All I know is that I wish her father saw her potential and allowed herself to be.  All I know is that it is a lesson to me too, that although I have born and raised my children, hopefully to the best of it all, they should and need to be supported in their own choices from now on. We have had our turns, now just relax knowing they will be fine. 

Disappointment is the devils child – ours are there for the future – let them live it their way.

Images Rebecca Plotnick – Everyday Parisian

 

 

Gritty view of the city and Grenfell’s ghost

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The Amazon morning days – have a free day and promised a friend I would visit their pop-up food truck to taste a prego, or two.  Turns out it was two, (no I may look it post prego, but not pregnant) so disturbingly delicious they were.  Growlers  is the food baby of two Cordon Bleu chefs with youth and drive in their hearts – ambitious and beautiful at the same time.  This could be my new ‘follow that truck’ situation.  

Found them today at Paddington Central, behind the main station and on the canal. The space has been restored into an inspirational combination of office blocks, old world barges and funky art.  Walk the walk here all the way to Camden for a great day out.  Having done that, I decided to path less known, the other way beside the water.

Tourist London ebbs into the more gritty side of the city on this route.  Park benches become fewer, quaint cafés tumble into seven elevens and residential ‘back views’ along the canal.  Though most are well cared for, the private voyeur style looking through windows reminds me of Athol Fugards play ‘People are living there.’  Swans and even better, cygnets for decoration on the water.

IMG_5432 One of the prettier blocks on the water.

Art takes the form of graffiti and to the left, the high rise council buildings shadow the clouds.  I can see the cladding, the cladding so deadly on most of them.  Still I walk on, it gets quieter here but am I nervous, no, I am in London in the afternoon.  Refugees sit silently on benches but do not disturb.  This is what makes London so unique – like most cities, the tourist areas, and the living areas, cultural melting pots within the boundaries.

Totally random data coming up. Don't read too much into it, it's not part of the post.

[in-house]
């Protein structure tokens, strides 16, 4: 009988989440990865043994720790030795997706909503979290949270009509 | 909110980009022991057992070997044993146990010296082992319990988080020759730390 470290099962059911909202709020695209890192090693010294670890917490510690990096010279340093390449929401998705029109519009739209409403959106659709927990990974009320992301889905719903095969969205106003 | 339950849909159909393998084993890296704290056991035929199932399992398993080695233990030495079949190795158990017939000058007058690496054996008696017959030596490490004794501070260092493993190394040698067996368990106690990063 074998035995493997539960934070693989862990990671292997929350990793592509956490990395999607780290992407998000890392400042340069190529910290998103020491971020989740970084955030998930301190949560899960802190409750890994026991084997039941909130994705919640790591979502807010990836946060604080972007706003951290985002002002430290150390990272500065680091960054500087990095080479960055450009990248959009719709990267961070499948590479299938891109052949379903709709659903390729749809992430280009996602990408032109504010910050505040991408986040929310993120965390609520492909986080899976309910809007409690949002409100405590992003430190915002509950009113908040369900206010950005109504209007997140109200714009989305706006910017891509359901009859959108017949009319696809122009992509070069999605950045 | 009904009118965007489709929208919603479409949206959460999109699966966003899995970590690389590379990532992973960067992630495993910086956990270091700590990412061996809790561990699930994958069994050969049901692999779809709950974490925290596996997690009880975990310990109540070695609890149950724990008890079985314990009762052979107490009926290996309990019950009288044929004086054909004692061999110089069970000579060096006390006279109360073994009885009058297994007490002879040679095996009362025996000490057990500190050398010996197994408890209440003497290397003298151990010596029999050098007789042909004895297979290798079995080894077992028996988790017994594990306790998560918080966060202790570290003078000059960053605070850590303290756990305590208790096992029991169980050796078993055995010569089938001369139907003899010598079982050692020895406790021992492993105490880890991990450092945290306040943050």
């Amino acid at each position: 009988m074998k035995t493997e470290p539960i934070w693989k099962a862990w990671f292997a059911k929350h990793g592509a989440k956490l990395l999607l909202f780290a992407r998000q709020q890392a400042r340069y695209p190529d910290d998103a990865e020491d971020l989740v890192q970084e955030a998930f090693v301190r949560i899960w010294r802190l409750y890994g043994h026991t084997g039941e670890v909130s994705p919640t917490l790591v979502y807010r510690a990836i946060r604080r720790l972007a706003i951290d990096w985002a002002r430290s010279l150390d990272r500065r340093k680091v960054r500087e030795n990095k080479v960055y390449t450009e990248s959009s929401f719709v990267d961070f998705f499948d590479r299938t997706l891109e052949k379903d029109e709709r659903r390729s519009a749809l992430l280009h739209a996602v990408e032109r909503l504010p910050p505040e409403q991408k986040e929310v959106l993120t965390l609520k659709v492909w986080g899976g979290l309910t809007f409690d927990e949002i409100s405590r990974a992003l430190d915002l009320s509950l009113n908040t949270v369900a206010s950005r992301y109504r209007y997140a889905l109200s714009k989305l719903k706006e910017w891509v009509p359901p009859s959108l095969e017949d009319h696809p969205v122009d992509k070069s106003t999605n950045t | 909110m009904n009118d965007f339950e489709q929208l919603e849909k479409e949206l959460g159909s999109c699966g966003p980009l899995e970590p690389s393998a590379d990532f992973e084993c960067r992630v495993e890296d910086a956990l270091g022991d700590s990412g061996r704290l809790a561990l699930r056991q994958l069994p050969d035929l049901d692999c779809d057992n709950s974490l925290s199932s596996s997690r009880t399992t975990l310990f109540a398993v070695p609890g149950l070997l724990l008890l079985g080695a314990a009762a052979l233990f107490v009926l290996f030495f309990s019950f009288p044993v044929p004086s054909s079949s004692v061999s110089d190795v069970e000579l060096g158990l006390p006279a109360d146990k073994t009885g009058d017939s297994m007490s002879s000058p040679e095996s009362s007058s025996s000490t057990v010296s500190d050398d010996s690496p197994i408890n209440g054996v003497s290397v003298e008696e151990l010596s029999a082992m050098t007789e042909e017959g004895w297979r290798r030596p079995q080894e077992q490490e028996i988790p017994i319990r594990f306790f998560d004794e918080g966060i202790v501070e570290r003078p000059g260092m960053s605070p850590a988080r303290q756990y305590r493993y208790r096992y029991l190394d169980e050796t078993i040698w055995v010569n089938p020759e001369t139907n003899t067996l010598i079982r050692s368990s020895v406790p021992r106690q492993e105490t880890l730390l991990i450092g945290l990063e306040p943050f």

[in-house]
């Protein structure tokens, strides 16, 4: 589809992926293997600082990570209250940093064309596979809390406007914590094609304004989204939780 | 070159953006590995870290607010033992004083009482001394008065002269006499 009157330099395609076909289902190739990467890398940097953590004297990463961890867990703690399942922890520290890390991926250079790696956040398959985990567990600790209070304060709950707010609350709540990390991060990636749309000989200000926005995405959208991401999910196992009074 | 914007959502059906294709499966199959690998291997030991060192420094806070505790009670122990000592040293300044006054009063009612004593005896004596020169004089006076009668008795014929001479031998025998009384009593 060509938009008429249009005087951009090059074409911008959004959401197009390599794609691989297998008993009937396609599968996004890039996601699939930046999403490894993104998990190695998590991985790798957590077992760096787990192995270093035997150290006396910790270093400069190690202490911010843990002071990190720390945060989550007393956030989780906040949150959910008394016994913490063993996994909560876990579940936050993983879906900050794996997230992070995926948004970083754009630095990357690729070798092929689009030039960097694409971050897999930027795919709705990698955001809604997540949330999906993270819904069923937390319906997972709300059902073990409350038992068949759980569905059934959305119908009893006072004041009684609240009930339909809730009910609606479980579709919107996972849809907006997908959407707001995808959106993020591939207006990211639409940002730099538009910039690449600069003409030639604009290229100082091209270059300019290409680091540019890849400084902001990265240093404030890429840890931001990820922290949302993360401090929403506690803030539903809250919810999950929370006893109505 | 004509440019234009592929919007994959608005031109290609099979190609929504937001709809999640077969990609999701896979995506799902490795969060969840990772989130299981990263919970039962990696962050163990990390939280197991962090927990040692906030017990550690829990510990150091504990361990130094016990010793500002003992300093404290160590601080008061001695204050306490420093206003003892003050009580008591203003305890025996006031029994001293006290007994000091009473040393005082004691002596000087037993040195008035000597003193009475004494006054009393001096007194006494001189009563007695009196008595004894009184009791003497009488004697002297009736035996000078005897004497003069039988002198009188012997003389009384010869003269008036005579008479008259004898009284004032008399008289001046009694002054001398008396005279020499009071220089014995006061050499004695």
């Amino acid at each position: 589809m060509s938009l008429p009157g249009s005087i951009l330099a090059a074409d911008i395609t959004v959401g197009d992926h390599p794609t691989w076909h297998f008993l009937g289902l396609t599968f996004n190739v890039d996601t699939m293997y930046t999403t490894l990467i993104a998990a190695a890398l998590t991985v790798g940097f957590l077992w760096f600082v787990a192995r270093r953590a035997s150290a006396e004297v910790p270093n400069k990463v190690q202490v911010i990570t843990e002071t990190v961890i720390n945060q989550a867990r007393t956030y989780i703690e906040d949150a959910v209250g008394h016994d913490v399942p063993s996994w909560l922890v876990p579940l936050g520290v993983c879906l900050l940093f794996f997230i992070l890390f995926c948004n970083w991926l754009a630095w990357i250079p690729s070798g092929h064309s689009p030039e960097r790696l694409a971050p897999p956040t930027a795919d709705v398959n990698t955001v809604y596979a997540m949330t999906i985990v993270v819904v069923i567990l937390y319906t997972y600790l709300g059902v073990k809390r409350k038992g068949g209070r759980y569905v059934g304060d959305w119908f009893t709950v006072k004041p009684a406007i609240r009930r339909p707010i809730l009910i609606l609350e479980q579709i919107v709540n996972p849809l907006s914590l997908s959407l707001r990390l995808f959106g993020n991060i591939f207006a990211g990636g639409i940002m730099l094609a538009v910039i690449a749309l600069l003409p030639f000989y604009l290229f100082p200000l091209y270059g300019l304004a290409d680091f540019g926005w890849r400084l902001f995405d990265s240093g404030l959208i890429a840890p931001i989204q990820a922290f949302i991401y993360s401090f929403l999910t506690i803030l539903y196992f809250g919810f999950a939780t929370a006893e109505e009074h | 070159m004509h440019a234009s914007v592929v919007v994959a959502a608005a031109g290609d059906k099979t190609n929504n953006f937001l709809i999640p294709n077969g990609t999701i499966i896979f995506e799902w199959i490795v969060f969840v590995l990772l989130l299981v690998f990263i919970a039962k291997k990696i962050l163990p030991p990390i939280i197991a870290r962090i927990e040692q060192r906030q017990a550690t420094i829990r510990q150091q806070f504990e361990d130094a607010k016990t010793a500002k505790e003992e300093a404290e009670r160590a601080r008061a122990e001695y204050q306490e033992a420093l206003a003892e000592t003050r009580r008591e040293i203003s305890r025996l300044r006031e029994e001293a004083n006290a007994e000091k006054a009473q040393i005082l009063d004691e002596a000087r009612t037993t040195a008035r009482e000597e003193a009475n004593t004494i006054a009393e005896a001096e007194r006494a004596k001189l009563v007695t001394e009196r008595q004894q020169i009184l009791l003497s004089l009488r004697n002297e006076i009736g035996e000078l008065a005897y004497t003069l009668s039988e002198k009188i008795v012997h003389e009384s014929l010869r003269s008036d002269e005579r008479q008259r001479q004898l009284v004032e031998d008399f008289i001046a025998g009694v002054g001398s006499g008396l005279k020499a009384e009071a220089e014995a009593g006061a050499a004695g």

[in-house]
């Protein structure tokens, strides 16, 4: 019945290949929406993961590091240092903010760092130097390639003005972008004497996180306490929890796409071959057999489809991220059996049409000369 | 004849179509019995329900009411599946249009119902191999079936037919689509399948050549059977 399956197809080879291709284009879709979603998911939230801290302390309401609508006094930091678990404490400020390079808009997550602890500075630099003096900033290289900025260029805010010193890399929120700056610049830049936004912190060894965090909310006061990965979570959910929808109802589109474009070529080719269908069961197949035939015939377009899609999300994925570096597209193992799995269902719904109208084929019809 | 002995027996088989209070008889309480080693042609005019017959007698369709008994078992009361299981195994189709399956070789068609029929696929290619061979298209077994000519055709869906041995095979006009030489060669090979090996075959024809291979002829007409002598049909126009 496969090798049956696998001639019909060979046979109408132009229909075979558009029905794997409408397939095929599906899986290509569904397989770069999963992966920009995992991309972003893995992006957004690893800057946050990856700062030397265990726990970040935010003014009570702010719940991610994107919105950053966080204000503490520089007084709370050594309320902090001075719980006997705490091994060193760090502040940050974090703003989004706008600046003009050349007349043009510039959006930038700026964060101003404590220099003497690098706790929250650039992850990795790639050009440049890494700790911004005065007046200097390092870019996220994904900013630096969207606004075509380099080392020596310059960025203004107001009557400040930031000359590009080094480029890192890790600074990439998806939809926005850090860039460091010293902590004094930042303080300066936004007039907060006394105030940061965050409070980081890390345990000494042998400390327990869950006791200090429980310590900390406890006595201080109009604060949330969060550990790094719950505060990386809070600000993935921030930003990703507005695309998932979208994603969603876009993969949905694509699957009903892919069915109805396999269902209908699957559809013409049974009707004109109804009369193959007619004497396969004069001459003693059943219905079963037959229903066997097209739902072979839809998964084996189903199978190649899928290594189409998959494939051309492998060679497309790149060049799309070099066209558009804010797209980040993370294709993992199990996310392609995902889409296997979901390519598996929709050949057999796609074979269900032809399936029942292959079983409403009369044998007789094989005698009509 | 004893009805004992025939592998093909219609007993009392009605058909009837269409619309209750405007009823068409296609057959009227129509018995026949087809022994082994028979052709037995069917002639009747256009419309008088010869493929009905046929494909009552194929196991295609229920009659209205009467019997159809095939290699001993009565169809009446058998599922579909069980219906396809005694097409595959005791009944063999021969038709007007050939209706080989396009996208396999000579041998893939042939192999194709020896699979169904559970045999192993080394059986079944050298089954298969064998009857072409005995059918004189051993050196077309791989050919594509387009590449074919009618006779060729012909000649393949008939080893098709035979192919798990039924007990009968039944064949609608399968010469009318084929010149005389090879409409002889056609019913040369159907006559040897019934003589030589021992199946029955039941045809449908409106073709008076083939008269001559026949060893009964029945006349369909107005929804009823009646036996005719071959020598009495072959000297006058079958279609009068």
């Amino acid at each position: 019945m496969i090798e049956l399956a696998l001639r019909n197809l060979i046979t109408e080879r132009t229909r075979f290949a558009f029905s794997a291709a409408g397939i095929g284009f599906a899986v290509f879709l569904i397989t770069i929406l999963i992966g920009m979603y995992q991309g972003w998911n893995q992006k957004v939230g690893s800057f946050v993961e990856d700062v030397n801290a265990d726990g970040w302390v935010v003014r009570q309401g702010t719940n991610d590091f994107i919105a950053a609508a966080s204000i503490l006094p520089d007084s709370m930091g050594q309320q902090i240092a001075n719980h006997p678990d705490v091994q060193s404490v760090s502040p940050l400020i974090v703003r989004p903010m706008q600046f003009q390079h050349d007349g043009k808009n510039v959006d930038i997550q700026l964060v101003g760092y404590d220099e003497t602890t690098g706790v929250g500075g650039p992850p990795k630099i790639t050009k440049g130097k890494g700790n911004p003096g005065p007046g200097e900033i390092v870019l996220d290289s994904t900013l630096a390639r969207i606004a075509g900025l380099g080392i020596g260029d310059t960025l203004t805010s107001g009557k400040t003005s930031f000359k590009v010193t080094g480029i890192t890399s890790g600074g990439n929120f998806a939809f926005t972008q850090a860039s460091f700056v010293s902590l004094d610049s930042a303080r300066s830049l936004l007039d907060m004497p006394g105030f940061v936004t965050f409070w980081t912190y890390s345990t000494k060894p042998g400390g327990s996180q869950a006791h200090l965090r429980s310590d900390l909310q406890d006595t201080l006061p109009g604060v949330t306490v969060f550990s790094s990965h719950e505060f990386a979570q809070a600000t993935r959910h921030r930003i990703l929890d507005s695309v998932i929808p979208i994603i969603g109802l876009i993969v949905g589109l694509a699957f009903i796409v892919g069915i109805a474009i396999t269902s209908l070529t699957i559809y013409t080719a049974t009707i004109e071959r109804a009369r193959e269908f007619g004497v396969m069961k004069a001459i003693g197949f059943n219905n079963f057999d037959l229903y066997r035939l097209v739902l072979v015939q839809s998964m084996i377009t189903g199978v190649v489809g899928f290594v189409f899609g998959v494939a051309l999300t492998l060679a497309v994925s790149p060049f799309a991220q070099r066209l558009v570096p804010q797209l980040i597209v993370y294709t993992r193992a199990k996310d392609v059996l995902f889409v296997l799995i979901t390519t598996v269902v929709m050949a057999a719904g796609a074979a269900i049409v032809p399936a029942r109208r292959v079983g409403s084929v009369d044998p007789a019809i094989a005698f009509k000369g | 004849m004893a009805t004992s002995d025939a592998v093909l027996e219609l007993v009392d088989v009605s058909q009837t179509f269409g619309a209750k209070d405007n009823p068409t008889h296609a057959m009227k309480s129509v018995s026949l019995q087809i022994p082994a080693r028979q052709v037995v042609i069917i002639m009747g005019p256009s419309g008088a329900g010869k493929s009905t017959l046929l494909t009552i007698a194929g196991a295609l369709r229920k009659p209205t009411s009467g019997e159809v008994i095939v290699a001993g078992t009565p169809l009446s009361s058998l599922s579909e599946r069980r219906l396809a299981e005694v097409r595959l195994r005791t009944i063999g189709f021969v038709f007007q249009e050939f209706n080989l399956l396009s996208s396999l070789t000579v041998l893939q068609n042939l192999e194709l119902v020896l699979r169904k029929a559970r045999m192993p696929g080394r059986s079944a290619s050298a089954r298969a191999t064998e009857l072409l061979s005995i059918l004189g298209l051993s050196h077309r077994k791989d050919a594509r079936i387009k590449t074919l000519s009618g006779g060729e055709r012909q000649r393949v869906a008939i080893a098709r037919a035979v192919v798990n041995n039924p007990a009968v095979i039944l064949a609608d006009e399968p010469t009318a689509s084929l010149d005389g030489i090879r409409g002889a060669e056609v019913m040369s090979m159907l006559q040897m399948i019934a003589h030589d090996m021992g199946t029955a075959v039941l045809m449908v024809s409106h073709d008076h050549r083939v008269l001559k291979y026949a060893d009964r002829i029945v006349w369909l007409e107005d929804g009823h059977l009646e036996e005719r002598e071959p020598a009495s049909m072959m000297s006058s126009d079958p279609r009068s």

But I am wandering too far, becoming rather a little bleak for me with the now failing Amazon attitude.  Decide to get a bus back to the brightness, and wait, and wait.  And observe. Cross rail signs on the other side.  A couple trying to create a patch of garden through the small gate I spy, the noise of the trains and traffic will never for a quiet space allow.  An old man is struggling to carry his grocery bags, stopping to pause, to change hands and walking stick with orange packets.  I wonder if he ever still looks up?  A whirr of skateboarders fly past.  When the bus finally arrives, I board to find it stops at the next stop – I am going the wrong way, end of the line.  How is it that I made the mistake  for goodness sake, I have lived here long enough by now! Cross the road and wait again.  Me and a young woman with a white painted face.  Like a face mask, totally white bar the black lined eyebrows, false eyelashes and box black hair.  Her suitcase, black, reaches her boobs. Goth in the daylight, her dress is torn, her life is a difficult one I think – she is young, she is a hundred years in sadness.

The ride back to Piccadilly flows past reams of houses, some blue, some pink, some forgotten.  And then, the blackened death trap of Grenfell Tower.  I cannot take it in, so large she looms over us.  Stark, World Tower of pain, looming, silent as life crawls below her.  And I wonder, should she stay in testimony to human frailty, or be razed in memory to lives lost on that awful night?  Don’t know – but I was no longer wanting to explore this city I love today.  The sadness of Grenfell continues to overwhelm.  I wanted to go home. Kept thinking about this gritty, pretty city – the ages of life, death, re-birth, famine, plague, money, success, happiness and how the layers of history lie below me as the wheels of the bus …